Author Heather Goodspeed-Walters calls the simple act of connecting with nature "re-wilding," but it goes by many other monikers, including Shinrin-yoku, mindful mindlessness, and even "brain enema." Whatever you choose to call it matters less than simply doing it. Here, the writer shares why nature might be the best prevention, and the best cure for whatever ails you.
I have a new favorite word: Re-wild. I love the idea of re-establishing a relationship with the great outdoors. And I love the hope that is insinuated—that a relationship with nature actually exists and that it can be made strong again.
Perhaps there is no "re-" or "again" in it for you, but I believe that we are drawn innately to the natural world. Harvard University biologist, Edward O. Wilson, PhD, coined the term "biophilia" in the 1980s to describe this very phenomenon. We are calmed and left with a sense of wonder when an image of an expansive sea or mountain range cross our paths. Urban-dwellers flock to city parks for a dose of much needed greenery. Watch a child play outdoors and there you witness pure joy. In fact, I venture to say that we can learn a lot from watching children in this beautifully unstructured environment.
We humans have spent many, many thousands of years adapting to nature around us, and only a few hundred years navigating urban habitats. For the first time in 80 years, urban growth is more rapid than sub-urban growth. We are dependant and addicted to technology, many of us spending upwards of 8 to 10 hours a day looking at a screen. The world wide web has simultaneously opened and closed down the world around us.
The good news is that I think we have reached a turning point. As a society, we are becoming more aware and mindful of the effects (and ridiculousness, I dare say) of being constantly plugged in. Can we put our devices down long enough to sit through a meal, or even use the restroom without feeling the detox of disconnectedness? A cartoon image that I once saw comes to mind: A teen-age boy and girl sitting on a park bench, the boy is face down in his phone, updating his Twitter status, as the girl looks up to the trees around them, joyous at the sight and sounds of birds of Twitter-symbol likeness. We have all been both of these characters at one time or another: Face down in the phone, oblivious to a beautiful world surrounding us, or catching that momentary glimpse of nature that leaves us in awe and craving more.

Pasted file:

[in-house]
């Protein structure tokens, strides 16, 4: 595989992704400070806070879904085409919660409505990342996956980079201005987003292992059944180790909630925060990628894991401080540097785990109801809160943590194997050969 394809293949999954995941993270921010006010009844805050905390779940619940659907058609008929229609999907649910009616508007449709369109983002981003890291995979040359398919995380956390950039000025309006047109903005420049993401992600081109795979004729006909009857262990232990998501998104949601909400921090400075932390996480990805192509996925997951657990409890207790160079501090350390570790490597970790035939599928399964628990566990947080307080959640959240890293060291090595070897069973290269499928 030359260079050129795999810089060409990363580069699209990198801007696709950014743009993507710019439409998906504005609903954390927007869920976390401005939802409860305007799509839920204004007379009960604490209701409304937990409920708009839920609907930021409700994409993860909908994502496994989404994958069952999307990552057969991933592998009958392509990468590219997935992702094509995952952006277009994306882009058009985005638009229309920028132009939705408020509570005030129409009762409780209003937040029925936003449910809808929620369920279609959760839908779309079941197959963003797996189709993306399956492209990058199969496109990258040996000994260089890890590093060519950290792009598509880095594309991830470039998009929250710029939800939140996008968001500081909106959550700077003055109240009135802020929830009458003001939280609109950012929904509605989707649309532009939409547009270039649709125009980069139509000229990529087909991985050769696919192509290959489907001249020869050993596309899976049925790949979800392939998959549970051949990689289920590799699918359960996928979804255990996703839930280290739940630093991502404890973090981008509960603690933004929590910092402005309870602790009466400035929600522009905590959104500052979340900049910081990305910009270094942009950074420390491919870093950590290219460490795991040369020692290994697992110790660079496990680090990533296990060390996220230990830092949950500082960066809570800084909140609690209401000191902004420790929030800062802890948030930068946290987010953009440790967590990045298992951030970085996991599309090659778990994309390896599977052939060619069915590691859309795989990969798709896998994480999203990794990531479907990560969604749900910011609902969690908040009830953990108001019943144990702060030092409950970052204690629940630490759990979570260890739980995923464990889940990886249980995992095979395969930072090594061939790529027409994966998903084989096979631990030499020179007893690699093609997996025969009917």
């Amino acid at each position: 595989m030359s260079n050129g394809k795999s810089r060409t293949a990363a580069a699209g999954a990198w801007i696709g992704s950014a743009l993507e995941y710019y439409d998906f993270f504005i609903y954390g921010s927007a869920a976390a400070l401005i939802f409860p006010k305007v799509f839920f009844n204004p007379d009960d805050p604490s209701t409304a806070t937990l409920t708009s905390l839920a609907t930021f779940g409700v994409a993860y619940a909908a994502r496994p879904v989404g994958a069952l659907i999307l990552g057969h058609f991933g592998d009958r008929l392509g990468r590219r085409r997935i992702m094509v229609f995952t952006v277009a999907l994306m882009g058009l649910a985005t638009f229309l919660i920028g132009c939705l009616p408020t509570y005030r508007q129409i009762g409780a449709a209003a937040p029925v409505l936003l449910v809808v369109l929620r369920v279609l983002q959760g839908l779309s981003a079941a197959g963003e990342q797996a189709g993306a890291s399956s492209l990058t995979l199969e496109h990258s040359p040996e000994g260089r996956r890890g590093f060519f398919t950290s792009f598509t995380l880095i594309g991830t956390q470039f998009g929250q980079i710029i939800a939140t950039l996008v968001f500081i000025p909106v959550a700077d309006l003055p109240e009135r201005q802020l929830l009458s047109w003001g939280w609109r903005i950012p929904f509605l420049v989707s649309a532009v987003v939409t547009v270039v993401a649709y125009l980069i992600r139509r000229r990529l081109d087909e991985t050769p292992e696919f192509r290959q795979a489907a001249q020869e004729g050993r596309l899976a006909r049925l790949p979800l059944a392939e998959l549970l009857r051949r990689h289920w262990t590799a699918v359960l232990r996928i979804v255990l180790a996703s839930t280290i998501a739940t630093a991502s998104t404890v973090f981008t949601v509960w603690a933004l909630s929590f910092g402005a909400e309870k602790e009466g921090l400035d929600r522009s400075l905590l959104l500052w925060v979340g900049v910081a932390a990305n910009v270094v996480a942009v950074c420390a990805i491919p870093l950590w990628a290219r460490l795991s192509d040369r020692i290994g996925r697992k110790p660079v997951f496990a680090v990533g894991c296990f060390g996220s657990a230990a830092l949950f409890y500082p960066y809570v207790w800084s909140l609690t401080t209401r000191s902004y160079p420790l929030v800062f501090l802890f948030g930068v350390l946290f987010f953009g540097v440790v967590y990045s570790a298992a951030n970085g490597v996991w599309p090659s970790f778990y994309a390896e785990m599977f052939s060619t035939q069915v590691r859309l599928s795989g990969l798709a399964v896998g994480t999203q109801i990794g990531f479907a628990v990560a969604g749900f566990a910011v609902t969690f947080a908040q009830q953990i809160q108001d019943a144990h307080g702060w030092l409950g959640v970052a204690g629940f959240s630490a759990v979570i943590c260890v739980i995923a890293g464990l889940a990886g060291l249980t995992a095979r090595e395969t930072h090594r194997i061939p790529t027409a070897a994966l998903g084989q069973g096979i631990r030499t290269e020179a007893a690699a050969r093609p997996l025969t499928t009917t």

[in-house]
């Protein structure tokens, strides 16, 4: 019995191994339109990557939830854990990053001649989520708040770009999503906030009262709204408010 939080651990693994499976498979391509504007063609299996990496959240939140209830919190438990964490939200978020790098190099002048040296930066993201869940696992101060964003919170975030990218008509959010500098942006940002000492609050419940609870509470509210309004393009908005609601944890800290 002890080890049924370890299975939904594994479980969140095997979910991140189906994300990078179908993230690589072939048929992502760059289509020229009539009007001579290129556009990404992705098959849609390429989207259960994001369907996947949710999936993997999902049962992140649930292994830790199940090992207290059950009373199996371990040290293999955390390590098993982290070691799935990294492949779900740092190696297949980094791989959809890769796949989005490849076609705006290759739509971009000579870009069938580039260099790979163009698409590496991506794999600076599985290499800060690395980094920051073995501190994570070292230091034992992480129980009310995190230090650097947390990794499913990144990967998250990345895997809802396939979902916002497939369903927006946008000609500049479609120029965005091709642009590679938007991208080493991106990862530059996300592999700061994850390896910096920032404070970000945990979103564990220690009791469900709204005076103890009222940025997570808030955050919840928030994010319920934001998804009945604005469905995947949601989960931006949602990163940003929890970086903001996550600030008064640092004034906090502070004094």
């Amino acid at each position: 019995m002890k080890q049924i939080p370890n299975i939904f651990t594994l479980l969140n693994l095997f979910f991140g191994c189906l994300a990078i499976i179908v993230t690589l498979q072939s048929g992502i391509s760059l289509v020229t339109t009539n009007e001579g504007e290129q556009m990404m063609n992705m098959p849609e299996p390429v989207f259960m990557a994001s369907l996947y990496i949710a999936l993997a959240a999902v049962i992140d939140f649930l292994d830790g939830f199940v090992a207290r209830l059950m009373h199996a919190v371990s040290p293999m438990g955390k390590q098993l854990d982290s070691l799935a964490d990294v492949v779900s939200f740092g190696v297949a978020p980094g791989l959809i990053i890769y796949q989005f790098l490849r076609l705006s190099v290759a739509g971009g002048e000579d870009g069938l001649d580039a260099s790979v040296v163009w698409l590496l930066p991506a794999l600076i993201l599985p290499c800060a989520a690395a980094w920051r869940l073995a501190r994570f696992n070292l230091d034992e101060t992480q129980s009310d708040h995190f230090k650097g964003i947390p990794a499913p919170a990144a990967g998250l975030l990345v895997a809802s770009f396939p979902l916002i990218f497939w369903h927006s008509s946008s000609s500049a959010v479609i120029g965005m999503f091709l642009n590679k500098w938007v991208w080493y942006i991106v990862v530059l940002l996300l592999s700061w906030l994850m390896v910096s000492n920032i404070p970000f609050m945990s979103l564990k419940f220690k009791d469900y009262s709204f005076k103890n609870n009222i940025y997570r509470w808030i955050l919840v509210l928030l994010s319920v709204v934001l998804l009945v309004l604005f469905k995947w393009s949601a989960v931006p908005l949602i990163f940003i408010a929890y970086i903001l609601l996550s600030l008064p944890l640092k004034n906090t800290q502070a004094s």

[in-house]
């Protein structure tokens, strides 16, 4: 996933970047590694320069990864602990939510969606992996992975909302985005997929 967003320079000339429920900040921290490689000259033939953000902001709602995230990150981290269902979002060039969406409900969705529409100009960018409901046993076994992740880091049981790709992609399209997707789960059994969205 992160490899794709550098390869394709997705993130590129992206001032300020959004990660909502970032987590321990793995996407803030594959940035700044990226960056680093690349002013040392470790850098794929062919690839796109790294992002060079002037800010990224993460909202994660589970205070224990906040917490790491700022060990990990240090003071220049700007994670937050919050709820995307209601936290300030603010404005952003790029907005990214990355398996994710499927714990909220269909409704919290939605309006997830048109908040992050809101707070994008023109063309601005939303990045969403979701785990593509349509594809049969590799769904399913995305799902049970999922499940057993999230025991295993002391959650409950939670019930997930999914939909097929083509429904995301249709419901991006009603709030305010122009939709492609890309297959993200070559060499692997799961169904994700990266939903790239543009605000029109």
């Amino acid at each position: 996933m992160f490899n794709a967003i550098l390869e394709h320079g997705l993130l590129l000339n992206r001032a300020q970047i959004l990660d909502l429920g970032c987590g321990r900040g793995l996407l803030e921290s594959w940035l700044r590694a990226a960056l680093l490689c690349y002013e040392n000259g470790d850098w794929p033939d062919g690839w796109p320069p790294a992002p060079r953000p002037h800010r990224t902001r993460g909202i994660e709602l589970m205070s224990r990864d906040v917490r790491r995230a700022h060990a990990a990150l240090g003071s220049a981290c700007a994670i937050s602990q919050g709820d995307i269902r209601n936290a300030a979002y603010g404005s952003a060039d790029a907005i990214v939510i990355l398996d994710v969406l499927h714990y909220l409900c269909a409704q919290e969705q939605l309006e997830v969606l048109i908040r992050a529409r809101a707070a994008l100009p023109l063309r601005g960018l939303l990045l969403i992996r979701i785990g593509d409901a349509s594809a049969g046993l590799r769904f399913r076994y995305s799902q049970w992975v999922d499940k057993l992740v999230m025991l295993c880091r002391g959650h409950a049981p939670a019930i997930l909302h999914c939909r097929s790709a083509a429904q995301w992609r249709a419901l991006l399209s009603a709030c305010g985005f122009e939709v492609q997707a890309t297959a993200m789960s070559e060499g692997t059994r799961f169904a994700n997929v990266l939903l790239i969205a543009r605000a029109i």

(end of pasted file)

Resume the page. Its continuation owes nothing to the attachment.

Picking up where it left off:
Studies on simply looking at nature are seemingly endless. Students with a natural setting outside their windows perform better on tests. Patients in hospital rooms with a natural setting view recover faster. Prisoners with such a view report less headaches, digestive stress, and sick calls overall. In the office setting, workers with a natural view report higher job satisfaction and less perceived stress than those with either no view, or an urban view. On simulated driving tests, subjects whose routes took them along nature dominated drives recovered faster (heart rate, pulse, blood pressure) after simulated stressful events than those who drove along urban routes. It is clear that nature has a positive effect on us, both mentally and physically.
Even the World Health Organization, in their 1986 Charter, concluded that natural environments, and conservation of natural resources where people live, learn, work, and play, must be included in any well-rounded public health promotional strategy.